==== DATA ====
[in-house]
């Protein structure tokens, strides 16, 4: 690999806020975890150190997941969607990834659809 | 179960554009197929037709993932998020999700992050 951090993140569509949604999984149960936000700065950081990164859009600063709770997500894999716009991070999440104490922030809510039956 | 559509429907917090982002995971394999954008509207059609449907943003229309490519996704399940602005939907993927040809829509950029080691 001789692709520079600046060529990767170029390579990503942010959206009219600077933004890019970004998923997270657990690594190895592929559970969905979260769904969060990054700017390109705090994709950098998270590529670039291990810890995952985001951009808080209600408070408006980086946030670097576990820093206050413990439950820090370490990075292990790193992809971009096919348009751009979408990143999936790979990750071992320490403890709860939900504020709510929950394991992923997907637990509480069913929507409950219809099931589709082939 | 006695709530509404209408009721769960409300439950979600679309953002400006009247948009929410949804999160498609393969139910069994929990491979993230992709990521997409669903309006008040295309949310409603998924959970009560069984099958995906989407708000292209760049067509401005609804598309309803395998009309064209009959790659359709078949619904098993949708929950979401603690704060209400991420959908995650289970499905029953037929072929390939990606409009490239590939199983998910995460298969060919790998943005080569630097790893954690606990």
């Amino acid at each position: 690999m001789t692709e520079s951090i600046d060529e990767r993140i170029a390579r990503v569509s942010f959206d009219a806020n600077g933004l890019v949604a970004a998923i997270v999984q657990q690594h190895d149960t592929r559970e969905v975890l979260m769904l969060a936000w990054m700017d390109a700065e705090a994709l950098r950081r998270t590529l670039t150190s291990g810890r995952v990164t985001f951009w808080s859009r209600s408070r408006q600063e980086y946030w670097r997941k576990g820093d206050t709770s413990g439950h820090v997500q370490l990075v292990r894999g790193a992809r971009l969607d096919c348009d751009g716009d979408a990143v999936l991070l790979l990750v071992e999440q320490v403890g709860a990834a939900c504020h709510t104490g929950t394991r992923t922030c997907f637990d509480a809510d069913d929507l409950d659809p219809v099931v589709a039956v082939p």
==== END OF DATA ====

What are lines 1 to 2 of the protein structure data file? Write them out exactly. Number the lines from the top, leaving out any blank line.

[in-house]
């Protein structure tokens, strides 16, 4: 690999806020975890150190997941969607990834659809 | 179960554009197929037709993932998020999700992050 951090993140569509949604999984149960936000700065950081990164859009600063709770997500894999716009991070999440104490922030809510039956 | 559509429907917090982002995971394999954008509207059609449907943003229309490519996704399940602005939907993927040809829509950029080691 001789692709520079600046060529990767170029390579990503942010959206009219600077933004890019970004998923997270657990690594190895592929559970969905979260769904969060990054700017390109705090994709950098998270590529670039291990810890995952985001951009808080209600408070408006980086946030670097576990820093206050413990439950820090370490990075292990790193992809971009096919348009751009979408990143999936790979990750071992320490403890709860939900504020709510929950394991992923997907637990509480069913929507409950219809099931589709082939 | 006695709530509404209408009721769960409300439950979600679309953002400006009247948009929410949804999160498609393969139910069994929990491979993230992709990521997409669903309006008040295309949310409603998924959970009560069984099958995906989407708000292209760049067509401005609804598309309803395998009309064209009959790659359709078949619904098993949708929950979401603690704060209400991420959908995650289970499905029953037929072929390939990606409009490239590939199983998910995460298969060919790998943005080569630097790893954690606990």